What bugged me the most about the combat was how they handled gunplay. After the impressive way Edward Kenway utilized multiple handguns in Black Flag, Arno's approach harkens back to a more slowed pace. You can equip a pistol or a rifle and while you can pop off a quick shot, the ability felt crippled after the way Edward used firearms in the last game. One of my major gripes with arming Arno come with his rifle, with the rifle equipped you are forced to only use that and when fighting in up close and personal, you use the rifle like a club to incapacitate enemy soldiers. Also gone is the ability to use your hidden blade as a full offensive tool, in previous games I fought many a battle with just the hidden blades because I found the combat to flow much faster than with a sword. Why they decided to remove that from Arno's abilities baffles me.

His new arsenal does make for more options when devising a strategy for battle. The Phantom Blade is an upgrade to Arno's hidden blade, allowing him to silently take out guards with ruthless precision, the berserk blade upgrade to the Phantom Blade does what the berserk dart did in previous games. In addition to the trademark smoke bombs, you can also deploy a cherry bomb to draw guard's attentions or poison gas that slowly drops enemy's health or kills weaker enemies. The absence of a sleep dart is a bit of a let down, and while I did fine without it... there were a few missions where I wished I could just send a guy to dreamland.

Controlling Arno is no longer contextual; with the press of a button, Arno can go into a crouched sneaking position or take cover behind an obstacle. This felt like a good step forward for controlling the character, I can't tell you how many times I got frustrated with Edward or Connor when trying to get them positioned perfectly to take cover around a corner. While taking cover as Arno isn't perfect, it's a big leap forward for the dated system that Assassin's Creed has used since it's first outing in 2007. Free running also received a bit of an update, while free running you can hold down one of the face buttons to either have Arno leap further or safely descend. The safe descent is a bloody godsend, we've all been there before... we think we can jump into a haystack only to leap off... straight into desynchronization. While safe descent is active, as you move forward Arno takes the safest route down; hanging, jumping, and dropping until you make it to the ground.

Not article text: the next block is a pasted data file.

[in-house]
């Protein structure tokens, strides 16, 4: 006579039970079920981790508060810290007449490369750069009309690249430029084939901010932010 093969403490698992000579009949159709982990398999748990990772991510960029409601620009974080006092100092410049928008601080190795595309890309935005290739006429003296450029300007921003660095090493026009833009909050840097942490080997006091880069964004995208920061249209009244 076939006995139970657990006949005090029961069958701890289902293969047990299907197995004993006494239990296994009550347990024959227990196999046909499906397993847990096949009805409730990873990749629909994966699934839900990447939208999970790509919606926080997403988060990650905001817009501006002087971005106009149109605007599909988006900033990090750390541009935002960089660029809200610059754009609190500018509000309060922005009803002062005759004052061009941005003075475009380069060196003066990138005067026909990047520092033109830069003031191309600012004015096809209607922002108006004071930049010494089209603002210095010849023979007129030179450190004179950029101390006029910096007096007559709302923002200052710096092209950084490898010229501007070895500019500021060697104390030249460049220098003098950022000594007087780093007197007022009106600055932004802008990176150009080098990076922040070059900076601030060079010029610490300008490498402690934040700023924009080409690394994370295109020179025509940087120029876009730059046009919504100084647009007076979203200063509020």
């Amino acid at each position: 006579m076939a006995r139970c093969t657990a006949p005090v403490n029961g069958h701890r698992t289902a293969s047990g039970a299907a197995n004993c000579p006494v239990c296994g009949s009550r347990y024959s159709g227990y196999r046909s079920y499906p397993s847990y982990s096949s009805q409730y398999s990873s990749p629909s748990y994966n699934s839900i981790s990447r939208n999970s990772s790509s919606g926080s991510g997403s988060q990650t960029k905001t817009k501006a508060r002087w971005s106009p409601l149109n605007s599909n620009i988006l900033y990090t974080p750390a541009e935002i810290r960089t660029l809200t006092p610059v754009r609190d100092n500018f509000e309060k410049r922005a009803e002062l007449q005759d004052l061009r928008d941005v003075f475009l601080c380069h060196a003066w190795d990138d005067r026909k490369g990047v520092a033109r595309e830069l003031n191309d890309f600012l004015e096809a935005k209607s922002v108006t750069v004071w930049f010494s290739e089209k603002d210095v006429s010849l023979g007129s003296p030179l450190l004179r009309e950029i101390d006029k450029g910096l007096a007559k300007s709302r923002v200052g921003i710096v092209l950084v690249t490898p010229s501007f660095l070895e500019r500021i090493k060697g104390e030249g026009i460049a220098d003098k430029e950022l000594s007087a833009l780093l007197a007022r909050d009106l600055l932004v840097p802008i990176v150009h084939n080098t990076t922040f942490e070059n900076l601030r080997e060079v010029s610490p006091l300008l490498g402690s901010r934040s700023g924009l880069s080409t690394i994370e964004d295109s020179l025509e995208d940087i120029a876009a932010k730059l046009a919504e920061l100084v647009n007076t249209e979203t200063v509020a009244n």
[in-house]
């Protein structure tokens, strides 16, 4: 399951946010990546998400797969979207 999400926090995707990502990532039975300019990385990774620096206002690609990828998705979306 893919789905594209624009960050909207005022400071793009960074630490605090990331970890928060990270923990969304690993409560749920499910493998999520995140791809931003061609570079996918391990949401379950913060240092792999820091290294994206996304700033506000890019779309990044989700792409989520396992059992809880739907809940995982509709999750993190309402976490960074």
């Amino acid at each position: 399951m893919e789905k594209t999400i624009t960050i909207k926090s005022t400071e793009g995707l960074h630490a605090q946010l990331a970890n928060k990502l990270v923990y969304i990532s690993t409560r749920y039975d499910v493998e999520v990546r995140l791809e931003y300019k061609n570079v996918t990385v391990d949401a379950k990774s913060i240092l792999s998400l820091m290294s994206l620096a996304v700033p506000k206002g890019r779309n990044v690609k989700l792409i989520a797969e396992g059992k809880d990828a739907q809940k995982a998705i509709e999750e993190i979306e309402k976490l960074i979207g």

Noticibly missing are a few skills assassins had in the last couple games. Most notably missing is the ability to pick up and hide bodies. I don't know about you, but in previous games I used dead bodies as a way to lure guards to my position. Speaking of luring guards, the whistle ability is gone as well. All isn't totally lost, a new technique for luring guards now involve getting their attention and engaging them, running of and breaking line-of-sight leaves a ghostly sillouette behind that indicates the last position the guard saw you, you've got to act quickly but this ends up as one way to lure guards to your position without the use of cherry bombs.

Interiors are FINALLY utilized as I hoped they would, after feeling slighted by how interiors were used merely as a transition for Connor in Assassin's Creed III, finally I can run into an open window and actually stay there. This opens up the exploration greatly and gives the player more options when approaching an assassination mission. Loading between interiors and exterior is seamless with loading screens popping up only when you have to enter an enclosed building without any open doors or windows to the outside. Speaking of those loading screens... though not as frequent... you better get used to them because the game chugs at a snail's pace when loading.